I’m an outdoor recreation writer with dreams to inspire happiness. My goal is to help people live their best life by sharing how simple and fun it is to travel locally. I hold a BS degree in Biology and MS in Environmental Policy & Sustainability. I’m married to an expat Argentine, Pablo! We camp in our Aliner often, love road trips, and hiking.


  1. Daphna on January 13, 2021 at 6:43 pm

    We were just talking about taking a road trip to see some of the parks in Utah. This looks like an excellent itinerary. Saving for the summer!

    • Ashlee Fechino on January 14, 2021 at 7:46 am

      Hi Daphna – how wonderful. Going to Moab with the family would be super fun. Check those National Parks off your bucket list!

  2. Emma on January 13, 2021 at 8:41 pm

    I’ve been wanting to visit moab for a while now, love the look of the whole area. The ancient wall art is so awesome and such spectacular views everywhere. Saving this for when I can eventually visit

    • Ashlee Fechino on January 14, 2021 at 7:47 am

      Hi Emma – you have to visit Moab. It is one of my favorite places in the U.S. Thanks for saving our 3-day guide to Moab. When you go, feel free to message me if you have questions.

  3. Tess on January 13, 2021 at 9:27 pm

    This is such a great easy to follow intinerary! Love the look of these national parks and would love to explore them for myself one day soon.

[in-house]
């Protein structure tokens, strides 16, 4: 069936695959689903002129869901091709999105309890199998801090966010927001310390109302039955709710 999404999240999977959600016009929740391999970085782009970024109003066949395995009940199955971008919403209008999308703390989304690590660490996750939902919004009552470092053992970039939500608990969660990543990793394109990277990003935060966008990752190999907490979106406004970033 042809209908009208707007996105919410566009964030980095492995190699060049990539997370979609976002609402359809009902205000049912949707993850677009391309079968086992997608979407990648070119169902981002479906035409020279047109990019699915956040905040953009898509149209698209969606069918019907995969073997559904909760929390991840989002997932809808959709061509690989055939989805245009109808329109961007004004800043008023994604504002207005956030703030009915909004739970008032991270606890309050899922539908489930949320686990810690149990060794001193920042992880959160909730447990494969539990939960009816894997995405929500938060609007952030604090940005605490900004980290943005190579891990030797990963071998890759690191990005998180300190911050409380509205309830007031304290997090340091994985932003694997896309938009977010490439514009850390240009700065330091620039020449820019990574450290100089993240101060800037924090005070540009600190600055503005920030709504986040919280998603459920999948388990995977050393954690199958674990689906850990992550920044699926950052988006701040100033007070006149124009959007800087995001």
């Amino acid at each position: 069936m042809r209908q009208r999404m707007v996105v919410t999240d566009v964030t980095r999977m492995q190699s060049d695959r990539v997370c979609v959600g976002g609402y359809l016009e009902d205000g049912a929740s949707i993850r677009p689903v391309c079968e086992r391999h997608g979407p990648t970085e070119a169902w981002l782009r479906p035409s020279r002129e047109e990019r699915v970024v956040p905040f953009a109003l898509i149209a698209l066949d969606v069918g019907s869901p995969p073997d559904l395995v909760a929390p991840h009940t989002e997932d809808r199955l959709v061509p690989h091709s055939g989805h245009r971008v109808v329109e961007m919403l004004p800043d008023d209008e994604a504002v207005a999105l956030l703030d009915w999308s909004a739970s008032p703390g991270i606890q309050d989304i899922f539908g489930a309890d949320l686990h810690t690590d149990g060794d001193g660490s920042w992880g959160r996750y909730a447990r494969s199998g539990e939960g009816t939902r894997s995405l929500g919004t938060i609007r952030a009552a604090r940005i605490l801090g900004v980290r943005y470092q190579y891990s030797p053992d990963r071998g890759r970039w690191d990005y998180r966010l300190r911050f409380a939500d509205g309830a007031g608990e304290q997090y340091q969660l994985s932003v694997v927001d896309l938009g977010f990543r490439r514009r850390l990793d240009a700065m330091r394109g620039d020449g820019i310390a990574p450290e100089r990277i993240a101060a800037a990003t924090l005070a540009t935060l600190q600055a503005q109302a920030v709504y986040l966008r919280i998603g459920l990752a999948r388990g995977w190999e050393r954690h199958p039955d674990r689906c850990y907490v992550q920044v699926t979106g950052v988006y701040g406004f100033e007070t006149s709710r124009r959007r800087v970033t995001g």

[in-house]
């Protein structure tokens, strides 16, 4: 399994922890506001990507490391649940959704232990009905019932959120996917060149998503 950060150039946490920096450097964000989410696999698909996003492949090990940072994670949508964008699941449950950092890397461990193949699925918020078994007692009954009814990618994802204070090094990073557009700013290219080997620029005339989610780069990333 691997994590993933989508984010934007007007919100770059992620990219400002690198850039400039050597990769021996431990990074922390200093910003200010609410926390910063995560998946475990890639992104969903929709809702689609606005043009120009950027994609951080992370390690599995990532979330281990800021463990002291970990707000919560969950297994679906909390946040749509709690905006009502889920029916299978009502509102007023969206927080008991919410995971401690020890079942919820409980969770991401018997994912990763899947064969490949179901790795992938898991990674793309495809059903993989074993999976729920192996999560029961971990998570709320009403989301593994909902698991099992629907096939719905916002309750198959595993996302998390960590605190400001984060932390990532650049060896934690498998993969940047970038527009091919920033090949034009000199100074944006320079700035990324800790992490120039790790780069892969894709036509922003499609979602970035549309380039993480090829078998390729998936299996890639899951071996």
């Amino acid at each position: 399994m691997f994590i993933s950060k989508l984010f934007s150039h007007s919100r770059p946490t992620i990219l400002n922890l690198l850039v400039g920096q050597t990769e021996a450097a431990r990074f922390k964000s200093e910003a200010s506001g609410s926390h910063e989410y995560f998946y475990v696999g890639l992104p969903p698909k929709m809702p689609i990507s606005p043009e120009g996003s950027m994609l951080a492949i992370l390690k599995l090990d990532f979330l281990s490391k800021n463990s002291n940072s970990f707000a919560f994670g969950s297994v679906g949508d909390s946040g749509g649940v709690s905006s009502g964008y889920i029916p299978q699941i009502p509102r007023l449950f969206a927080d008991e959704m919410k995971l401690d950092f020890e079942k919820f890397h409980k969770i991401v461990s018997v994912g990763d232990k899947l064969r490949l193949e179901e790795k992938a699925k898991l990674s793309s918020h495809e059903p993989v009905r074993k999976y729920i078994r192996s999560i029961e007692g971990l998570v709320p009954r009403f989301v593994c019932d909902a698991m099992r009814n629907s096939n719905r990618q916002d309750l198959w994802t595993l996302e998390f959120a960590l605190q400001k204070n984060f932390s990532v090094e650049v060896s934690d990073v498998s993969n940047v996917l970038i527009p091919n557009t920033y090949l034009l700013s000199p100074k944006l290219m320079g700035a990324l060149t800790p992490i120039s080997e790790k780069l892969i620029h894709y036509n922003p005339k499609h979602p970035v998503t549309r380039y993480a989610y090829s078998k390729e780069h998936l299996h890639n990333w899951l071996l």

• Ashlee Fechino on January 14, 2021 at 7:48 am

      Hi Tess, thanks for the feedback. We tried to make the 3-day itinerary easy and flexible. You could really spend a lot more time in the Moab area. I hope you can make it to visit Moab, Arches, and Canyonlands someday.

  4. Emmy on January 13, 2021 at 9:35 pm

    This is such a great iteniery for a 3 day trip to Moab! I love the map you included of the places you’ve been camping near Moab. I also love the tips about what it’s like in different times of the year, so helpful!

    • Ashlee Fechino on January 14, 2021 at 7:49 am

      Hi Emmy – thank you so much for reading our 3-day guide to Moab. So glad you found the map helpful. Those camping areas along the highway and Colorado River are tucked away hidden gems. Happy traveling 🙂

  5. Josy A on January 13, 2021 at 10:11 pm

    The area around Moab is just so choc-a-bloc with gorgeous scenery and trails – I can totally see why you had such a good trip…although I would be tempted to stay even longer than 3 days!!

    p.s. I LOVE your photo of the ancient wall art in Canyonlands Needles District! I have seen photos of those images before, but I guess you had better lighting as it is so clear in your photo! Fabulous!

    • Ashlee Fechino on January 14, 2021 at 7:52 am

      Hi Josy – thanks so much! There is definitely something magical about desert colors. To me, it is very grounding but screams explore at the same time. Yes, you could totally stay longer than 3 days. I actually worked as an intern for the National Park Service one summer and lived in SE Utah in a tent for 3 months. It was an amazing experience. Cool on the photo – I’m sure it was a hot summer sunny day.